After you have written your logline, you will want to write a treatment.
A treatment is usually 2-10 pages double-spaced and states how the audience will experience the film. It’s important to write treatments in an active voice, and avoid the use of hyperbole (such as “this unique film will explore”, etc).
When writing treatments, you want your audience to be able to visualize your film. You want to write in present tense and provide an overview of the characters, locations, and details of the film. You can write your treatment creatively. The purpose of a treatment is to allow your audience to smell, taste, and experience your environment. Reading a treatment – second only to reading a full script – is the closest written equivalent to the look of your film.
That said, it’s important to leave out technical information. In a script you may include camera information (angles, movement, etc,), but in a treatment, you’ll want to keep it limited to non-technical information.
Similarly, you won’t want your treatment to have an editorial tone. Rather than saying things like –
“This documentary will dive into the subject of gender relations in the hip hop community. The documentary will look at the relationship between two nemeses; Mr. Bugz and Mrs DJ Spinna.”
“Mr. Bugz B and Mrs DJ Spinna stand toe-to-toe in front of their microphones. Mr. Bugz rhymes a misogynistic rhyme, stating, “We don’t want no ugly girls in here tonight”, which Mrs. DJ Spinna answers with a rhyme mocking Mr. Bugz’ unusually large ears. The crowd goes wild. Mr. Bugz continues, but with less steam. The insult has touched a vulnerable part of his identity.”
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Again, it’s important to stress that you need to avoid editorial writing when writing treatments and instead speak in an active and present voice. Similarly, you should avoid using words and phrases like:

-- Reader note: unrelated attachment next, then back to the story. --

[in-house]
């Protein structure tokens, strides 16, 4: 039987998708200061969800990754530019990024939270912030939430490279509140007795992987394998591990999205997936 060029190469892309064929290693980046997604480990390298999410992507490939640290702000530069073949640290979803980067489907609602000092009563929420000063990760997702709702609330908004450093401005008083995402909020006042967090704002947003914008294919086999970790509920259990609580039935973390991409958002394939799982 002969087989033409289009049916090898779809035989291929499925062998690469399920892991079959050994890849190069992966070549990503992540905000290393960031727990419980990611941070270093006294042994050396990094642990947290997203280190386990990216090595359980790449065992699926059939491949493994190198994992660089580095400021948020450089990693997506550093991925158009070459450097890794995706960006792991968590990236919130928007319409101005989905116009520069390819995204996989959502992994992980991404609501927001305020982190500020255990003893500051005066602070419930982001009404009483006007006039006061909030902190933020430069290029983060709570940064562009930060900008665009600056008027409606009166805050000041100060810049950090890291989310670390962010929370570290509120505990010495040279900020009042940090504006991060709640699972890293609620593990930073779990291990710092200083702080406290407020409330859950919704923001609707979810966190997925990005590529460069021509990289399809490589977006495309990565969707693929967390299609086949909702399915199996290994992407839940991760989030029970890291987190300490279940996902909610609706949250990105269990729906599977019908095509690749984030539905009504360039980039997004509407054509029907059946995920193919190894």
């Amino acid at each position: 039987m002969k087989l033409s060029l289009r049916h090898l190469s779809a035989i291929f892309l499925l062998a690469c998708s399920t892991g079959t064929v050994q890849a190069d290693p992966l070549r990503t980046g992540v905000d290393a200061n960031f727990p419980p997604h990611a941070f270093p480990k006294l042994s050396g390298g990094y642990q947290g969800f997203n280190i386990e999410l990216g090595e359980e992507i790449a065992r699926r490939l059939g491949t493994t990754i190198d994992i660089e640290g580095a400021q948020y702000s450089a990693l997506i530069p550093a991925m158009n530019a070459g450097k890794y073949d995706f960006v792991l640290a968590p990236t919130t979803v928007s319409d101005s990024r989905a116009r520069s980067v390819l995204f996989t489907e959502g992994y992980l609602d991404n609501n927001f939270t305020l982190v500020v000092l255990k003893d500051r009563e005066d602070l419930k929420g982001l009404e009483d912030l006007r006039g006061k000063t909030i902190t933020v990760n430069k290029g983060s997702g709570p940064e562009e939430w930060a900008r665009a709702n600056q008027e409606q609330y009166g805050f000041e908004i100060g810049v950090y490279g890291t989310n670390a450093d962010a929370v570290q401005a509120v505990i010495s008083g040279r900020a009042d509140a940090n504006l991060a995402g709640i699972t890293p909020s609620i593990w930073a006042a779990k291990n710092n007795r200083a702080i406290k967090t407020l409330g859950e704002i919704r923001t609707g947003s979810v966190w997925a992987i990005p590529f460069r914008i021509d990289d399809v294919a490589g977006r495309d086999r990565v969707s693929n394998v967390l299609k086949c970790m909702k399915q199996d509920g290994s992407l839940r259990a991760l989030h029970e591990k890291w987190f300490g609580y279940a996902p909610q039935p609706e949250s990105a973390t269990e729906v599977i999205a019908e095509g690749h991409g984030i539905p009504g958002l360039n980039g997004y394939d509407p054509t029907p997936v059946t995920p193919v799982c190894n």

“Next we see” – Don’t start sentences with “we see”. Tell the audience what they see without introducing your sentence with “we see”.
Try to avoid passive words such as “should”, “will”, “might”, and “maybe”.
Passive words evoke less emotion and take the audience out of the story. Feel free to use dialogue snippets, descriptions of the environment, and characters. Essentially, use any non-technical element that helps you paint as colorful of a picture as possible.
The Nature of the Beast
This all being said, documentary treatments are inherently difficult to write. Because of the nature of documentaries where most of the action is unknown until the end of filming, it’s challenging to come up with a treatment for a documentary before it’s filmed. For this reason, you might not be able to write a treatment until the end of the production process. However, there are two good reasons to attempt a treatment before you start filming.
First, a treatment helps investors visualize your idea in a personal manner. Treatments don’t have a “business feel” to them. They sound dramatic, personal, and honest.
Secondly, they help you figure out what your expectations are for your documentary, and they provide the beginnings of a roadmap you can later follow. Of course your documentary will change as you start filming, but writing a treatment will make you aware of your own expectations and ideas.
A treatment could be written as if you have already finished your documentary and now you’re looking back and giving a description of what happened. If you do this, your expectations and story ideas will be written and therefore visualized. This is a great place from which to launch your documentary project, and it will help you better understand the three dimensional shape of your intended film.
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